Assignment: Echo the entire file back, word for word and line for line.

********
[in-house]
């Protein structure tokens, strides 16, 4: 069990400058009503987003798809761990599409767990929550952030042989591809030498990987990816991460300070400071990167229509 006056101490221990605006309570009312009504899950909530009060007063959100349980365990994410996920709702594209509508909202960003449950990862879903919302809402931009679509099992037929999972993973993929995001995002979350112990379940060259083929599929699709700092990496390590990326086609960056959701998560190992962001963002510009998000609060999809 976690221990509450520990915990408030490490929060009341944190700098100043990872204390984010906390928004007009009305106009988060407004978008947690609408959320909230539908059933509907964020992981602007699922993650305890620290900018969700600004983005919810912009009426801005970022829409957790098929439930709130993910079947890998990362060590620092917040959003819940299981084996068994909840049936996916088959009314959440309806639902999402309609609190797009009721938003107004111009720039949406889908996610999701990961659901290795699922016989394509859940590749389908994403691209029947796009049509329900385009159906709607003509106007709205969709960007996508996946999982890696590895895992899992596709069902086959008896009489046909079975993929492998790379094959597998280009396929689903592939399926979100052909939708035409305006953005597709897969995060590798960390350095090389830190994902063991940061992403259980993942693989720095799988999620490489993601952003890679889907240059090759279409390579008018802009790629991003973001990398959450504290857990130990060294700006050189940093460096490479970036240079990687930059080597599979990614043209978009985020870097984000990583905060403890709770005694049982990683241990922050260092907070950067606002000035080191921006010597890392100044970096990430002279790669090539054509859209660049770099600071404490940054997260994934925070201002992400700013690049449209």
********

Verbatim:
[in-house]
């Protein structure tokens, strides 16, 4: 069990400058009503987003798809761990599409767990929550952030042989591809030498990987990816991460300070400071990167229509 006056101490221990605006309570009312009504899950909530009060007063959100349980365990994410996920709702594209509508909202960003449950990862879903919302809402931009679509099992037929999972993973993929995001995002979350112990379940060259083929599929699709700092990496390590990326086609960056959701998560190992962001963002510009998000609060999809 976690221990509450520990915990408030490490929060009341944190700098100043990872204390984010906390928004007009009305106009988060407004978008947690609408959320909230539908059933509907964020992981602007699922993650305890620290900018969700600004983005919810912009009426801005970022829409957790098929439930709130993910079947890998990362060590620092917040959003819940299981084996068994909840049936996916088959009314959440309806639902999402309609609190797009009721938003107004111009720039949406889908996610999701990961659901290795699922016989394509859940590749389908994403691209029947796009049509329900385009159906709607003509106007709205969709960007996508996946999982890696590895895992899992596709069902086959008896009489046909079975993929492998790379094959597998280009396929689903592939399926979100052909939708035409305006953005597709897969995060590798960390350095090389830190994902063991940061992403259980993942693989720095799988999620490489993601952003890679889907240059090759279409390579008018802009790629991003973001990398959450504290857990130990060294700006050189940093460096490479970036240079990687930059080597599979990614043209978009985020870097984000990583905060403890709770005694049982990683241990922050260092907070950067606002000035080191921006010597890392100044970096990430002279790669090539054509859209660049770099600071404490940054997260994934925070201002992400700013690049449209």